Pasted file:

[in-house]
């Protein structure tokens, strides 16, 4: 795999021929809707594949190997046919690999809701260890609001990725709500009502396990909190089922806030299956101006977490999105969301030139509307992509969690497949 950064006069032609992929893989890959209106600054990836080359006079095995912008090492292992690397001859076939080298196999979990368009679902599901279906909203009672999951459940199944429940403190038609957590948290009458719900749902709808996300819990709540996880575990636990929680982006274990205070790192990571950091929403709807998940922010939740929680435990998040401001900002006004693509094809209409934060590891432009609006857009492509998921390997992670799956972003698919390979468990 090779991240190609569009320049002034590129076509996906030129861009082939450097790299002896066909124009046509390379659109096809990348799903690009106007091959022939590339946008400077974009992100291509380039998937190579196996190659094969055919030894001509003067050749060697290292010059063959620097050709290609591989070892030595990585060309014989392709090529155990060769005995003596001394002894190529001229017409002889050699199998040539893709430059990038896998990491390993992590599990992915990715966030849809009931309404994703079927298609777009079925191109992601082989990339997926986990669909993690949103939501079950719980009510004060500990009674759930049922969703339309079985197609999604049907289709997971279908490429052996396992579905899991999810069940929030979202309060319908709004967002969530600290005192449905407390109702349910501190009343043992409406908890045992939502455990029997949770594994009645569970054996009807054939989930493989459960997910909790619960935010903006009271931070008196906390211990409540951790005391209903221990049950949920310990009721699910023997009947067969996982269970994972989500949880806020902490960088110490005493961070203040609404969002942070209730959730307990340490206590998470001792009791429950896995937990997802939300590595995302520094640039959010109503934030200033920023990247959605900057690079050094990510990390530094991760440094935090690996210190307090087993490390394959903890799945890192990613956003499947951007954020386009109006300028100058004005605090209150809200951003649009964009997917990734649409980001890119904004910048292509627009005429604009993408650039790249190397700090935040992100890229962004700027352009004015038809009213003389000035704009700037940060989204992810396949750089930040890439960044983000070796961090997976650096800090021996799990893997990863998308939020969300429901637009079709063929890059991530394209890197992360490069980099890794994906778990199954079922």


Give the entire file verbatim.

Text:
[in-house]
């Protein structure tokens, strides 16, 4: 795999021929809707594949190997046919690999809701260890609001990725709500009502396990909190089922806030299956101006977490999105969301030139509307992509969690497949 950064006069032609992929893989890959209106600054990836080359006079095995912008090492292992690397001859076939080298196999979990368009679902599901279906909203009672999951459940199944429940403190038609957590948290009458719900749902709808996300819990709540996880575990636990929680982006274990205070790192990571950091929403709807998940922010939740929680435990998040401001900002006004693509094809209409934060590891432009609006857009492509998921390997992670799956972003698919390979468990 090779991240190609569009320049002034590129076509996906030129861009082939450097790299002896066909124009046509390379659109096809990348799903690009106007091959022939590339946008400077974009992100291509380039998937190579196996190659094969055919030894001509003067050749060697290292010059063959620097050709290609591989070892030595990585060309014989392709090529155990060769005995003596001394002894190529001229017409002889050699199998040539893709430059990038896998990491390993992590599990992915990715966030849809009931309404994703079927298609777009079925191109992601082989990339997926986990669909993690949103939501079950719980009510004060500990009674759930049922969703339309079985197609999604049907289709997971279908490429052996396992579905899991999810069940929030979202309060319908709004967002969530600290005192449905407390109702349910501190009343043992409406908890045992939502455990029997949770594994009645569970054996009807054939989930493989459960997910909790619960935010903006009271931070008196906390211990409540951790005391209903221990049950949920310990009721699910023997009947067969996982269970994972989500949880806020902490960088110490005493961070203040609404969002942070209730959730307990340490206590998470001792009791429950896995937990997802939300590595995302520094640039959010109503934030200033920023990247959605900057690079050094990510990390530094991760440094935090690996210190307090087993490390394959903890799945890192990613956003499947951007954020386009109006300028100058004005605090209150809200951003649009964009997917990734649409980001890119904004910048292509627009005429604009993408650039790249190397700090935040992100890229962004700027352009004015038809009213003389000035704009700037940060989204992810396949750089930040890439960044983000070796961090997976650096800090021996799990893997990863998308939020969300429901637009079709063929890059991530394209890197992360490069980099890794994906778990199954079922």